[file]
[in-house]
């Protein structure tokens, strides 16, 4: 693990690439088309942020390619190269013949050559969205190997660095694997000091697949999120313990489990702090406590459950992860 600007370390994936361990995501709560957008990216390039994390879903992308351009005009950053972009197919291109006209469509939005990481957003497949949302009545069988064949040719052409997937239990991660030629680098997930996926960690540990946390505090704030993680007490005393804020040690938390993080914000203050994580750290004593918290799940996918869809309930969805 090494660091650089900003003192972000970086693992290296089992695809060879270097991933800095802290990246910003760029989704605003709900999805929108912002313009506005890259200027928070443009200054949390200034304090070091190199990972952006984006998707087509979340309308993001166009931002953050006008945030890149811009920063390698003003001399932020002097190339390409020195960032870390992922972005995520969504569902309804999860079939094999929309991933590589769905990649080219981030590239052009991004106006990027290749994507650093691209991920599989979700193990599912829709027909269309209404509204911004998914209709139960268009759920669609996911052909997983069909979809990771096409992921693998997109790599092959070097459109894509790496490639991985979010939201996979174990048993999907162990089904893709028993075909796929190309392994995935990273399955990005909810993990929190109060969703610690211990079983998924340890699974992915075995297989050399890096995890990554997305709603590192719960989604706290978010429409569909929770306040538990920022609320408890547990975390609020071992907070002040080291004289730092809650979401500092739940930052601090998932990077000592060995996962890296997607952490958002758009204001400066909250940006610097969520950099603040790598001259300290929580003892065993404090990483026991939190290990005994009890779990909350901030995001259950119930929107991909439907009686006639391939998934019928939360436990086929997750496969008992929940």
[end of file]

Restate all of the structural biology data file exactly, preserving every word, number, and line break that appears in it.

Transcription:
[in-house]
């Protein structure tokens, strides 16, 4: 693990690439088309942020390619190269013949050559969205190997660095694997000091697949999120313990489990702090406590459950992860 600007370390994936361990995501709560957008990216390039994390879903992308351009005009950053972009197919291109006209469509939005990481957003497949949302009545069988064949040719052409997937239990991660030629680098997930996926960690540990946390505090704030993680007490005393804020040690938390993080914000203050994580750290004593918290799940996918869809309930969805 090494660091650089900003003192972000970086693992290296089992695809060879270097991933800095802290990246910003760029989704605003709900999805929108912002313009506005890259200027928070443009200054949390200034304090070091190199990972952006984006998707087509979340309308993001166009931002953050006008945030890149811009920063390698003003001399932020002097190339390409020195960032870390992922972005995520969504569902309804999860079939094999929309991933590589769905990649080219981030590239052009991004106006990027290749994507650093691209991920599989979700193990599912829709027909269309209404509204911004998914209709139960268009759920669609996911052909997983069909979809990771096409992921693998997109790599092959070097459109894509790496490639991985979010939201996979174990048993999907162990089904893709028993075909796929190309392994995935990273399955990005909810993990929190109060969703610690211990079983998924340890699974992915075995297989050399890096995890990554997305709603590192719960989604706290978010429409569909929770306040538990920022609320408890547990975390609020071992907070002040080291004289730092809650979401500092739940930052601090998932990077000592060995996962890296997607952490958002758009204001400066909250940006610097969520950099603040790598001259300290929580003892065993404090990483026991939190290990005994009890779990909350901030995001259950119930929107991909439907009686006639391939998934019928939360436990086929997750496969008992929940």